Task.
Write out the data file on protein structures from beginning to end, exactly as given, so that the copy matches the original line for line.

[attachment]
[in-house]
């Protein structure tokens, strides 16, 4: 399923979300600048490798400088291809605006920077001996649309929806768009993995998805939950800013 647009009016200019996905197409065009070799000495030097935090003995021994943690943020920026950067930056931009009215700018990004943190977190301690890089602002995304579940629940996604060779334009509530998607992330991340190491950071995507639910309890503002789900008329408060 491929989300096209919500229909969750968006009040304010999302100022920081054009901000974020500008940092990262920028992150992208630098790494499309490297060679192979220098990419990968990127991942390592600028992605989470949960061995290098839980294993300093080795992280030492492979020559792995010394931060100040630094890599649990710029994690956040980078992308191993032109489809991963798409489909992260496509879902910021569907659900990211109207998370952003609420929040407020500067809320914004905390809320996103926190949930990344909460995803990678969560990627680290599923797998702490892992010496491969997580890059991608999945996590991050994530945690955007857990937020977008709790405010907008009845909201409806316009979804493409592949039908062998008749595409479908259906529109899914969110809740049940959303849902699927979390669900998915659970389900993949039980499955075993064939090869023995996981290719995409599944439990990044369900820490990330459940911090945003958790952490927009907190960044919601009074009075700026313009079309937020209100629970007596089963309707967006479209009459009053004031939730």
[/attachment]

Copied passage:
[in-house]
């Protein structure tokens, strides 16, 4: 399923979300600048490798400088291809605006920077001996649309929806768009993995998805939950800013 647009009016200019996905197409065009070799000495030097935090003995021994943690943020920026950067930056931009009215700018990004943190977190301690890089602002995304579940629940996604060779334009509530998607992330991340190491950071995507639910309890503002789900008329408060 491929989300096209919500229909969750968006009040304010999302100022920081054009901000974020500008940092990262920028992150992208630098790494499309490297060679192979220098990419990968990127991942390592600028992605989470949960061995290098839980294993300093080795992280030492492979020559792995010394931060100040630094890599649990710029994690956040980078992308191993032109489809991963798409489909992260496509879902910021569907659900990211109207998370952003609420929040407020500067809320914004905390809320996103926190949930990344909460995803990678969560990627680290599923797998702490892992010496491969997580890059991608999945996590991050994530945690955007857990937020977008709790405010907008009845909201409806316009979804493409592949039908062998008749595409479908259906529109899914969110809740049940959303849902699927979390669900998915659970389900993949039980499955075993064939090869023995996981290719995409599944439990990044369900820490990330459940911090945003958790952490927009907190960044919601009074009075700026313009079309937020209100629970007596089963309707967006479209009459009053004031939730």